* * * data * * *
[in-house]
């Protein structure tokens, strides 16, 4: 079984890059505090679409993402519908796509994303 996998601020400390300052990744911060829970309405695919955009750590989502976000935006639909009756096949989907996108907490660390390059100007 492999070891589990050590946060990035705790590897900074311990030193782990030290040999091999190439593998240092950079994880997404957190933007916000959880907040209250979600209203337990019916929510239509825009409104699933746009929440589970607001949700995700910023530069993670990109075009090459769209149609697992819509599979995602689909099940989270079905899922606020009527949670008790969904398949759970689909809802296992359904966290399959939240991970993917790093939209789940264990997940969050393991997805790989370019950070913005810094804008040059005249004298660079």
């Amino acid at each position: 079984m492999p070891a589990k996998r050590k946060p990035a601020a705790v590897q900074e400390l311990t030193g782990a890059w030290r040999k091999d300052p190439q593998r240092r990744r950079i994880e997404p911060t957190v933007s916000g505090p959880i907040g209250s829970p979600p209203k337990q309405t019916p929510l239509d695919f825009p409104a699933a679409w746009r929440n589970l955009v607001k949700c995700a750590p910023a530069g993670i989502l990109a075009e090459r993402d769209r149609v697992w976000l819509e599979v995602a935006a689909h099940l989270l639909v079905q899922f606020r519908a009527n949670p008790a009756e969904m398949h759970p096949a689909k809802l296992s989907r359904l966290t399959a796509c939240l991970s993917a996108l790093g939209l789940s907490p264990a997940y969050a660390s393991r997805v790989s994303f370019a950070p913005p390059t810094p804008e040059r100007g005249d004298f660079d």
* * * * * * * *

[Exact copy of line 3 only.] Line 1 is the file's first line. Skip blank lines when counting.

């Amino acid at each position: 079984m492999p070891a589990k996998r050590k946060p990035a601020a705790v590897q900074e400390l311990t030193g782990a890059w030290r040999k091999d300052p190439q593998r240092r990744r950079i994880e997404p911060t957190v933007s916000g505090p959880i907040g209250s829970p979600p209203k337990q309405t019916p929510l239509d695919f825009p409104a699933a679409w746009r929440n589970l955009v607001k949700c995700a750590p910023a530069g993670i989502l990109a075009e090459r993402d769209r149609v697992w976000l819509e599979v995602a935006a689909h099940l989270l639909v079905q899922f606020r519908a009527n949670p008790a009756e969904m398949h759970p096949a689909k809802l296992s989907r359904l966290t399959a796509c939240l991970s993917a996108l790093g939209l789940s907490p264990a997940y969050a660390s393991r997805v790989s994303f370019a950070p913005p390059t810094p804008e040059r100007g005249d004298f660079d």